Police Unions & Officer Survival

More and more police labor unions are taking the lead in protecting their members' safety as they battle the politicians who would compromise it.

  • The Law Enforcement Officers Safety Act which allows concealed off-duty carry by current or retired law enforcement
  • New body armor standards from the National Institute of Justice
  • Mandatory sentencing for cop killers.


And a lot more issues and concerns, oftentimes at odds with local politicians and department brass, the FOP has a loud legislative voice in D.C. to protect law enforcement labor rights and safety issues.

Local lodges throughout the country have increased officer safety and survival throughout the years including:


  • Ensuring that their member’s rights are protecting in use of deadly force and non-deadly force incident investigations.
  • Providing legal counsel in use of deadly force investigations.
  • Providing representation in the advent of an internal affairs investigation including those unmeritorious and vindictive I.A. cases.
  • Body armor provided by the agencies instead of paid for by the officer.  *Rich Davis, the inventor of modern concealed body armor, would travel and demo his vests at police union lodges throughout the country.
  • Transitions to semi-auto pistols nationwide was promoted by state trooper, police and sheriff union lodges after too many LEO’s were killed in shoot-outs.
  • Staffing issues such as ensuring that a sufficient number of police officers or sheriff’s deputies were on-duty to provide back-up for each other and handle emergencies.
  • Hosting officer survival programs such as the Calibre Press Street Survival program.


Thanks to police defense attorneys such as Michael Stone, Laura Scarry, Mike Brave, Randy Means, Missy O’Lynn and many more who have worked on retainer for police unions and have held agencies, cities, counties, and states throughout this land accountable for their actions.  Thanks to the union defense attorneys we now have clearer use of force policies, training and a better understanding of when officers can and to what extent – use force.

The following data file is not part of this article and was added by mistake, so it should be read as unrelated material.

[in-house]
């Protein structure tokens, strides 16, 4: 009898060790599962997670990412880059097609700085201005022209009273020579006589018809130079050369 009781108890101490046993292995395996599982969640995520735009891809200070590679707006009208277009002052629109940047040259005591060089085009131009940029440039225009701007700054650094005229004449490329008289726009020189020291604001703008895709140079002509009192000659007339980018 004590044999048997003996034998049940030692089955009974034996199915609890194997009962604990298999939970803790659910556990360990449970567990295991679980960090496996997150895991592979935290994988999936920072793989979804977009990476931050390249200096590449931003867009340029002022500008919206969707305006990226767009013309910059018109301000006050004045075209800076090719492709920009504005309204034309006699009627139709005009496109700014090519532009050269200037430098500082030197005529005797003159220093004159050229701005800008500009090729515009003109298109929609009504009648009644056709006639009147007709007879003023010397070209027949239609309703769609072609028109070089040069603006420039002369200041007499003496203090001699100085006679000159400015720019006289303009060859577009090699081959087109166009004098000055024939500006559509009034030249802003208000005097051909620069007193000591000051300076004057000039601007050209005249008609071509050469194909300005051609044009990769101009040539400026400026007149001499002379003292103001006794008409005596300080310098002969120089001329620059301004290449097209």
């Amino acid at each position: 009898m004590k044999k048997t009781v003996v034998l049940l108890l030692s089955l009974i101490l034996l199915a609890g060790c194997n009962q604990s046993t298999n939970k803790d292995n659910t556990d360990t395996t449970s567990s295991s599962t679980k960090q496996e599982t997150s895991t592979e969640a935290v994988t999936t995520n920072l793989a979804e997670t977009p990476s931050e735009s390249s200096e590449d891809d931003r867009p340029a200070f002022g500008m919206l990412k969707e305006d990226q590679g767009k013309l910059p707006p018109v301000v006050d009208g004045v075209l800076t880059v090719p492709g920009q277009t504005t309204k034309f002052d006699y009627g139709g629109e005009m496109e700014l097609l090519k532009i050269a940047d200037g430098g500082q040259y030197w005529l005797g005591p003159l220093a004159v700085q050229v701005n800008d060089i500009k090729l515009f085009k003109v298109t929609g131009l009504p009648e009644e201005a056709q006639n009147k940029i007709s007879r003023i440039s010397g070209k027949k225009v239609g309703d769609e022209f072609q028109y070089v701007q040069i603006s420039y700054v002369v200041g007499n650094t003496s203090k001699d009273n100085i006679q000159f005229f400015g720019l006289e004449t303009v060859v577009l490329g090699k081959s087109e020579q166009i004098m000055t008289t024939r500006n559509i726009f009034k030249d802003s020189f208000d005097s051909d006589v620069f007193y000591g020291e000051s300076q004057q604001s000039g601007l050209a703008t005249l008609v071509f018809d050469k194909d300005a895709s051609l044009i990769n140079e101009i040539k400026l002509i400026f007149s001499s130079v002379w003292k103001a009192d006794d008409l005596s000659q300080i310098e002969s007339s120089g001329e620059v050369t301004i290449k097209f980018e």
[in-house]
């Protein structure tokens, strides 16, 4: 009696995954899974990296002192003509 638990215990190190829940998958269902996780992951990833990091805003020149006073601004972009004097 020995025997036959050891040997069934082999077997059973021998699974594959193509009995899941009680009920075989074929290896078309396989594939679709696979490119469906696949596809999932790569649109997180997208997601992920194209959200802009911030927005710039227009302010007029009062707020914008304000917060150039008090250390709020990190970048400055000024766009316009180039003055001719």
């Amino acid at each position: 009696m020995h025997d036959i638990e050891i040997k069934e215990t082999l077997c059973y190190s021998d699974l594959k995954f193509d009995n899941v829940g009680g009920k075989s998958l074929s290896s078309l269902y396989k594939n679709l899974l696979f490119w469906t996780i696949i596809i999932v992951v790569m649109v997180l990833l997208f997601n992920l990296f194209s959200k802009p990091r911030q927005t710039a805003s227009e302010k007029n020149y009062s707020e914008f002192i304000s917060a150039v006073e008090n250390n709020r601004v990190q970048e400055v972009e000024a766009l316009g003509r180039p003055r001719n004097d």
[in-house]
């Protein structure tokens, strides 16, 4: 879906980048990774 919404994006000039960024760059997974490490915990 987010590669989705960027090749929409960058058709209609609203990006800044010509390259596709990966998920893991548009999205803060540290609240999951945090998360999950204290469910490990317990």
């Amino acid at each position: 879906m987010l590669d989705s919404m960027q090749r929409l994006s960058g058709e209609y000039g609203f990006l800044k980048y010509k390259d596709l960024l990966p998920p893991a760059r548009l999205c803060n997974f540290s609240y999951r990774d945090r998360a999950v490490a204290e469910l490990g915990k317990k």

Recently when police and fire unions and collective bargaining came under attack, it was the F.O.P. and other police and fire unions which entered into the fray providing funding and legislative manpower to stop what was clearly a devastating bit of legislation for police officers.  I wrote letters to every state representative and senator who supported the bill outlining how devastating it would be on officer safety.  Their response, “Oh, your local and county government will take care of you.”  Do they really think this is true? If so, they apparently haven’t been paying attention all these years?

Working Together 

Is this a condemnation of all high-law and police supervision?  No.  There are still leaders within the ranks who look out for and take care of the troops, which is and should be their primary mission.  Every once in a while you read about or hear of such a chief on the news – the ones who stand up and publicly support and defend their officers, despite the possible fall-out or adverse effects to their careers.  Such men and women are leaders and heroes and have earned every penny of their pay.  They can sleep soundly in their beds as night knowing they’ve done the right thing for the right reason.

Wouldn’t it be better if police chiefs and sheriffs worked together with the police unions to improve working conditions and safety for officers on the job?  By working with police unions, chiefs and sheriffs could accomplish what should be the main mission of both, to have the safest and most professional, highly trained and well outfitted officers on the streets of their jurisdiction taking care of the citizens and enforcing the law.

The question then becomes if it is that simple, why is there such an adversarial relationship between police unions and department bosses?  I know as a member of labor, that’s what we want and what my union works for.  Shouldn’t police management as well?

When it comes to officer safety, training, equipment and adequate manpower – we should not compromise.  To do so only exposes our officers to risk.  I will stand with my Brother and Sisters in Blue, my fellow union members, against these cuts, compromises and expedient solutions to very serious matters and concerns for all of us.  Together we are strong and our voices will be heard and together we will look out for each other!

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